Scientists at Brown University have found a way to measure the effects of aging by measuring chromatin, a structure along strands of DNA that either silences or permits gene expression. In several newly published experiments they show that gene silencing via chromatin in fruit flies declines with age.
They also demonstrated that administering life span-extending measures to the flies, such as switching them to a lower-calorie diet or increasing expression of the protein Sir2, restores the observed loss of gene silencing due to age.
“For many years it has been suggested that one of the issues that occurs with age, leading to cellular dysfunction, is that some genes that should be silenced lose that silencing,” explained Stephen Helfand, M.D., senior author of the study (“Dietary and genetic effects on age-related loss of gene silencing reveal epigenetic plasticity of chromatin repression during aging”) published online in Aging. “It hasn’t been very well demonstrated to take place other than in yeast. So what we were trying to do in flies is see whether genes that are normally repressed lose their repression.”
The answer they report is that the phenomenon is true in flies, too.
To achieve those findings, Dr. Helfand and lead author Nan Jiang exploited a phenomenon called “position effect variegation.” PEV is the variation of a gene’s expression that comes from the gene existing at the border between euchromatin, a loose wrapping of DNA that readily permits gene expression, and heterochromatin, a tight wrapping that keeps it locked down.
The scientists hypothesized that as organisms age, heterochromatin might recede, allowing more genes that had once been silenced to become exposed for expression.
To test whether chromatin gene silencing declines with age, the researchers inserted “reporter” genes right at the border between heterochromatin and euchromatin in two specific parts of the flies’ genomes. The reporter genes have the useful property of showing blue when expressed. If they aren’t being silenced, their expression can be verified simply by applying a brief pulse of heat to the fly. The technique gave the researchers an indicator of chromatin-related gene expression in individual cells, in individual tissues at any time during the life cycle of the fly.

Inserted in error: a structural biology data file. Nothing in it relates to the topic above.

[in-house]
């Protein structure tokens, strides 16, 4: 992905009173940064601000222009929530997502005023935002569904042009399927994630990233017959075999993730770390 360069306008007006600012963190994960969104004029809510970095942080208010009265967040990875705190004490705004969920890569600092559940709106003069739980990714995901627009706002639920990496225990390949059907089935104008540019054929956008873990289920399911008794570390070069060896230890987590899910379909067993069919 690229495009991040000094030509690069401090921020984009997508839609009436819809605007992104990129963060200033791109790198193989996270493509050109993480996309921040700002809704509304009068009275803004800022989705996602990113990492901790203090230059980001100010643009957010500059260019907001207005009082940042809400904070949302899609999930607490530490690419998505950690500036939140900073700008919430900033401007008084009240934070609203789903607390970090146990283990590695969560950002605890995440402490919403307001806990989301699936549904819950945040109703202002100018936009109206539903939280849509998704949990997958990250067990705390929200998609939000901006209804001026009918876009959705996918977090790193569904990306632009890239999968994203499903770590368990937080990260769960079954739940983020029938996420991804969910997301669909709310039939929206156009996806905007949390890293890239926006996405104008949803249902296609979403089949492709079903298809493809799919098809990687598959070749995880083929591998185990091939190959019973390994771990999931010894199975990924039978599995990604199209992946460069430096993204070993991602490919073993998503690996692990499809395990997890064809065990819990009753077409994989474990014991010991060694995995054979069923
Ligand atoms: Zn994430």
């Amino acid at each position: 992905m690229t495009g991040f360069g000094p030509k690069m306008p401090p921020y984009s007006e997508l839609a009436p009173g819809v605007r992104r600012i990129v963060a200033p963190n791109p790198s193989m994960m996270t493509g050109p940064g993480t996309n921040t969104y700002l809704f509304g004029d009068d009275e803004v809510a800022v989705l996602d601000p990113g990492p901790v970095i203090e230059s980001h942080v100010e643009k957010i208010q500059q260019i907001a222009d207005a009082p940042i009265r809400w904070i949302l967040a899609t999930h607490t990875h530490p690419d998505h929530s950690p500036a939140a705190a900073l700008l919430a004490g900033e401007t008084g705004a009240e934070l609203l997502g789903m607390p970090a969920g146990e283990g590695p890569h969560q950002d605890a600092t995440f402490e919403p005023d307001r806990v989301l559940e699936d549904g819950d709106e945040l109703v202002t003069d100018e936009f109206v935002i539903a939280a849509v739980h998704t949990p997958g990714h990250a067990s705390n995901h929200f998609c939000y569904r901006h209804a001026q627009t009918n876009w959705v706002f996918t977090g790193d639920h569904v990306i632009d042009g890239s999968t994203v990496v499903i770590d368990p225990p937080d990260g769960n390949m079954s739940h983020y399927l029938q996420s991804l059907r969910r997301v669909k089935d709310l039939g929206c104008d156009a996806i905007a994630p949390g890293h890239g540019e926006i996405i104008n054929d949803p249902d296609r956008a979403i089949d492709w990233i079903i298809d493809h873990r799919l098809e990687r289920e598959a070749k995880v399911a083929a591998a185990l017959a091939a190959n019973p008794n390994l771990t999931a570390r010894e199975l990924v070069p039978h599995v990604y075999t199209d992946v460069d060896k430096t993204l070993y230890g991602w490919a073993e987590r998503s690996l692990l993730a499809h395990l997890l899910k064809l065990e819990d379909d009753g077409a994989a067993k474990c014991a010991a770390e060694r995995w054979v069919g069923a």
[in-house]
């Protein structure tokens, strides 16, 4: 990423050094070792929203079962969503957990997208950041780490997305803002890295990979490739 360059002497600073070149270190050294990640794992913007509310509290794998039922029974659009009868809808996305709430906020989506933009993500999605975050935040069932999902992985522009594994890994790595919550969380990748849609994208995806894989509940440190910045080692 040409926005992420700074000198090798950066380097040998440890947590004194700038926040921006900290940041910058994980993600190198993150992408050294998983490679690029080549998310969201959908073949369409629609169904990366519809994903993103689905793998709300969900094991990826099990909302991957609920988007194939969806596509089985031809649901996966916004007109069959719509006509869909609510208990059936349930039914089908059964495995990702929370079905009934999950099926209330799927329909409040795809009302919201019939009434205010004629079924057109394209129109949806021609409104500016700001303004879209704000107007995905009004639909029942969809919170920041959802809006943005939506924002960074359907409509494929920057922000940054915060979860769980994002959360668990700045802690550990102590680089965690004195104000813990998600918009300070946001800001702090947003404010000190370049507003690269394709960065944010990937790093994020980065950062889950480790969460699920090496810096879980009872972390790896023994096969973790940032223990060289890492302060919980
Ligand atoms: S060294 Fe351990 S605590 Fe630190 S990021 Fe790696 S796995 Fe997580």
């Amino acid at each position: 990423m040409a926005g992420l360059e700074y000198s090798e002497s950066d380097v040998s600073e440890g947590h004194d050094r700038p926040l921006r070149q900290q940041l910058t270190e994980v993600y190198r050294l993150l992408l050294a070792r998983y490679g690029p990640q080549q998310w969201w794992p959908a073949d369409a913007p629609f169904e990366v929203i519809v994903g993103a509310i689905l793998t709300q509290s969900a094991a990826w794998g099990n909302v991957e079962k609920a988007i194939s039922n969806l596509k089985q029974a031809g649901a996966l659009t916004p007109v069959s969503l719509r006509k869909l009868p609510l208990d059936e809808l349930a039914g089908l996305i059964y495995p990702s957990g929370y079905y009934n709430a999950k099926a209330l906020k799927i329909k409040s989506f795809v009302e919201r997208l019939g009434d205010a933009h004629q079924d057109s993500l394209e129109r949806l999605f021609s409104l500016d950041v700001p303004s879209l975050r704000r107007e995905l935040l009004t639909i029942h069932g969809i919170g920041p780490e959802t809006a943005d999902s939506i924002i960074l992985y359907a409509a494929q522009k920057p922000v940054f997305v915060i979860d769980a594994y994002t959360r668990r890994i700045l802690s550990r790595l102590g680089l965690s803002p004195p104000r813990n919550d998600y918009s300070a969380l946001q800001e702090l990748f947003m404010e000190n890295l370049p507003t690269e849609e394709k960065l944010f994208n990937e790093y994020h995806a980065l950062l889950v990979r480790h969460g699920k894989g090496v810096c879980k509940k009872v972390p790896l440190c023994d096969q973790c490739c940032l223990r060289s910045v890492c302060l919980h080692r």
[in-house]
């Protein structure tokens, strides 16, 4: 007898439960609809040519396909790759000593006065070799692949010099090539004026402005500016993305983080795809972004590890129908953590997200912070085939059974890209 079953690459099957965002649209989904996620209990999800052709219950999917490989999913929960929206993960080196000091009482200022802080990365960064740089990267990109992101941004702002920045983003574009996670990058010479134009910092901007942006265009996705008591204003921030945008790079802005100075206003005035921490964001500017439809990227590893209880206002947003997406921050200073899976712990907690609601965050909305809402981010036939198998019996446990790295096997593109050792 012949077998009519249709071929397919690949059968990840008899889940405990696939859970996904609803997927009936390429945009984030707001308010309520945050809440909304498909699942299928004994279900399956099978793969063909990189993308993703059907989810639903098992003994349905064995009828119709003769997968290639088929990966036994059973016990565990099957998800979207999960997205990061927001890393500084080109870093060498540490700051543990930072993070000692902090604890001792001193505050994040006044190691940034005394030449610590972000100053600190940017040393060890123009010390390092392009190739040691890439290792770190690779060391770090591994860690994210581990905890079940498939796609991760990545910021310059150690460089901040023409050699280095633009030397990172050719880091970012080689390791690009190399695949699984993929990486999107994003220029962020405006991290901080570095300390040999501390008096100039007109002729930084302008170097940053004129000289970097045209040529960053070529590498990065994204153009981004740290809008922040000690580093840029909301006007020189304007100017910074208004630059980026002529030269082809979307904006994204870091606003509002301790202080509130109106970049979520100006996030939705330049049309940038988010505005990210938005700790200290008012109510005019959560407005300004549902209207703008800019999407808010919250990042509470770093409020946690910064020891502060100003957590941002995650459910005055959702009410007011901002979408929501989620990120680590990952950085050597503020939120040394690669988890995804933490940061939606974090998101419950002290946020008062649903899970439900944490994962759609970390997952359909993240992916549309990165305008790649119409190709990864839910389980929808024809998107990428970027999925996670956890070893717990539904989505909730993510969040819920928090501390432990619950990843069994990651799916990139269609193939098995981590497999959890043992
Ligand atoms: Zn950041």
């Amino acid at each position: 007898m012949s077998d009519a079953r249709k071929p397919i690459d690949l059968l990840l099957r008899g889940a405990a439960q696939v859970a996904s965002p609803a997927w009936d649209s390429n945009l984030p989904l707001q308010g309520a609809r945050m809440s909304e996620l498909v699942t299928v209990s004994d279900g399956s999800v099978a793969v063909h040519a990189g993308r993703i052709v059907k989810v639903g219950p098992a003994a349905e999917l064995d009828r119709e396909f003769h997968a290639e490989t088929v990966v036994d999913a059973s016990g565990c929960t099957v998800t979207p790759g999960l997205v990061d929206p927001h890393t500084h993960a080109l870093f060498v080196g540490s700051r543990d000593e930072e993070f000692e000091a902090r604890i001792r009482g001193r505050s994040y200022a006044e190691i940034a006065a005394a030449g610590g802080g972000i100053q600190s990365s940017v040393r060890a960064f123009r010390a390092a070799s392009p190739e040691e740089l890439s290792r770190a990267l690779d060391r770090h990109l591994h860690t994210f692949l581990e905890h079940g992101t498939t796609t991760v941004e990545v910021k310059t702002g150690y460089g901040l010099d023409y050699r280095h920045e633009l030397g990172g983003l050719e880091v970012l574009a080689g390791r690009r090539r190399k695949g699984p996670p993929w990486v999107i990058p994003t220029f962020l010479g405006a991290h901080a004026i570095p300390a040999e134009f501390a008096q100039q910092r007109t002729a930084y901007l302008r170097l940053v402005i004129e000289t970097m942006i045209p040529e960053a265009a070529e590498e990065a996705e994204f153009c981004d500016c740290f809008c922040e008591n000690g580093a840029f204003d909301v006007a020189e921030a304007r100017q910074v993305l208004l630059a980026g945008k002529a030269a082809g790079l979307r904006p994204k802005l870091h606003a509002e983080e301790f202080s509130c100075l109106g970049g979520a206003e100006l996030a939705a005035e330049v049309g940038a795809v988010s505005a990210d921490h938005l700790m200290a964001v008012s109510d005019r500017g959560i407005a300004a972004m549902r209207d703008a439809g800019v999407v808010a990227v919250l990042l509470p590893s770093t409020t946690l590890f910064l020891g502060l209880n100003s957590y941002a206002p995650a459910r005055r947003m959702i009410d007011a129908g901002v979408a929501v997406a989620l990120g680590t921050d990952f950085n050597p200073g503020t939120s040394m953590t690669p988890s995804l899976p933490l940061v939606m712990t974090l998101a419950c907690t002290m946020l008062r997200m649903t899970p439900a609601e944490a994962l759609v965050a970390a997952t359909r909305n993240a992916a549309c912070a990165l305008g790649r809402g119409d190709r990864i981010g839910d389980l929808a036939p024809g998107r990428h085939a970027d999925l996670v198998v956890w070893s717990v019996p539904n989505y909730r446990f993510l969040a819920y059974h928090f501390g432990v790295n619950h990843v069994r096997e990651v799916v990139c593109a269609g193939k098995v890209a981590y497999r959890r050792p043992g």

“We use a novel position effect variegation reporter in Drosophila melanogaster to show that age-related loss of repressive heterochromatin is associated with loss of gene silencing in metazoans and is affected by Sir2, as it is in yeast,” write the investigators in the journal article. “The life span-extending intervention, calorie restriction, delays the age-related loss of gene silencing, indicating that loss of gene silencing is a component of normal aging. Diet switch experiments show that such flies undergo a rapid change in their level of gene silencing, demonstrating the epigenetic plasticity of chromatin during aging and highlighting the potential role of diet and metabolism in chromatin maintenance. Thus, diet and related interventions may be of therapeutic importance for age-related diseases, such as cancer.”
That result suggests that while gene silencing appears to erode with age naturally, it can be throttled back and forth with certain interventions.
“This gets at one molecular mechanism by which aging might be put off,” said Dr. Helfand, who teaches in Brown’s department of molecular biology, cell biology, and biochemistry.
The fundamental biology he’s observed in flies has a good chance of also being at play in humans, according to Dr. Helfand.
Still, humans would not tolerate interventions that work for flies, such as severe calorie restriction. Instead, the research suggests a possible line of research to develop more practical interventions. Finding benign ways to mimic the effects of calorie restriction to restore overall gene silencing, for instance, could ultimately become an alternative to treating the effects of unwanted expression of individual genes in aging patients.